When Should I Consider Moving My Loved One Into a Skilled Nursing Facility?

 

Family member and caregivers anguish over nursing home placement. Some feel it is a failure to honor a parent’s wishes to stay at home until the end. Others fee it as the ultimate loving and responsible act when safety becomes paramount. Some hold both views and feel powerfully conflicted. Here are ideas for dealing with the many emotions that arise around this difficult family decision:

Don’t make promises you can’t — and shouldn’t — keep. I’ve heard many caregivers say they won’t even consider a nursing home for a parent. This sounds noble but could have untoward consequences. If the parent should have a sudden downturn — for example, a broken hip or stroke — then the family is caught unprepared when the hospital staff insists the parent can’t return home and needs a nursing home facility. To prevent this, I suggest that caregiving families plan for all contingencies, including the potential need for 24-hour supervision some day. Ideally, parent and adult child should visit local nursing homes, weigh options and indicate preferences before an emergency requires a rushed decision.

Your job is to provide the right care — but not always in the form a parent wants. The “right care at the right time” is always open to debate. It shouldn’t, however, be solely defined by a parent’s unchanging wishes in what are usually fluid situations. A “right” plan should meet a parent’s needs now and in the future, while taking into account the needs and capabilities of other family members. If the care that best meets that formula is nursing home placement, then that is the prudent choice for everyone.

Expect a cascade of emotions. When my mother agreed to go to the nursing home, I felt a palpable rush of relief mixed with onerous guilt that I somehow hadn’t been able to do more to prevent this move. And I felt deep sadness. It was awful that my mother had deteriorated to the point that 24-hour care was crucial. Then, like her, I began worrying about what nursing home living would actually be like. These feelings were very strong and uncomfortable, but normal.

Caregiving changes but continues. In the last few months, my mother has been adjusting to her new living situation and so have I. I no longer pick her up off the carpeting or sit with her in the emergency room, but I make sure her nursing home room is clean, her nurse’s aides are responsive to her and that she is reasonably content. And I still live by the same imperative I have for five years: to help my mother live as fully and safely as possible as she gets older.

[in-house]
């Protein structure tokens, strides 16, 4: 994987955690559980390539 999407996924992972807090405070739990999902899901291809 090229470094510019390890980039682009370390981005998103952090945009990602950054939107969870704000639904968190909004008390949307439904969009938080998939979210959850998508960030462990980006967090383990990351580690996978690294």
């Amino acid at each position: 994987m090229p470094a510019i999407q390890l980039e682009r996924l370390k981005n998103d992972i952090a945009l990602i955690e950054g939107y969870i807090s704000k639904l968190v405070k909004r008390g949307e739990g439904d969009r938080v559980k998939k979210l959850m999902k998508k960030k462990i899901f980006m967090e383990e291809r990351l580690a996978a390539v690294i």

The following is a good list of what to look for when evaluating a senior, you think may be in need of additional care.

  • Cannot use telephone
  • Unable to shop without assistance or unable to shop at all
  • Needs meals prepared and served or cannot maintain an adequate diet
  • Cannot participate in housekeeping activities
  • Needs laundry done by others
  • Needs travel assistance or does not travel at all
  • Isn’t capable of managing medications
  • Incapable of handling money or making day-to-day purchases

At Hickory Heights, we specialize in Short-Term Rehabilitation and Long-Term Care services. From the moment you enter our community, we want you to experience the difference our community has to offer. From our light-filled common area to our beautiful outdoor patios, we want you and your loved one to feel comfortable and safe when staying with us. You will also notice the pride we take in our community by keeping our building sparkling clean from the inside out. Our team is dedicated to providing a safe and comfortable environment.

Visit our website http://hickoryheightshr.com/ for more information.  We look forward to working with you and your family!

This article was sponsored by Hickory Heights Health & Rehab.

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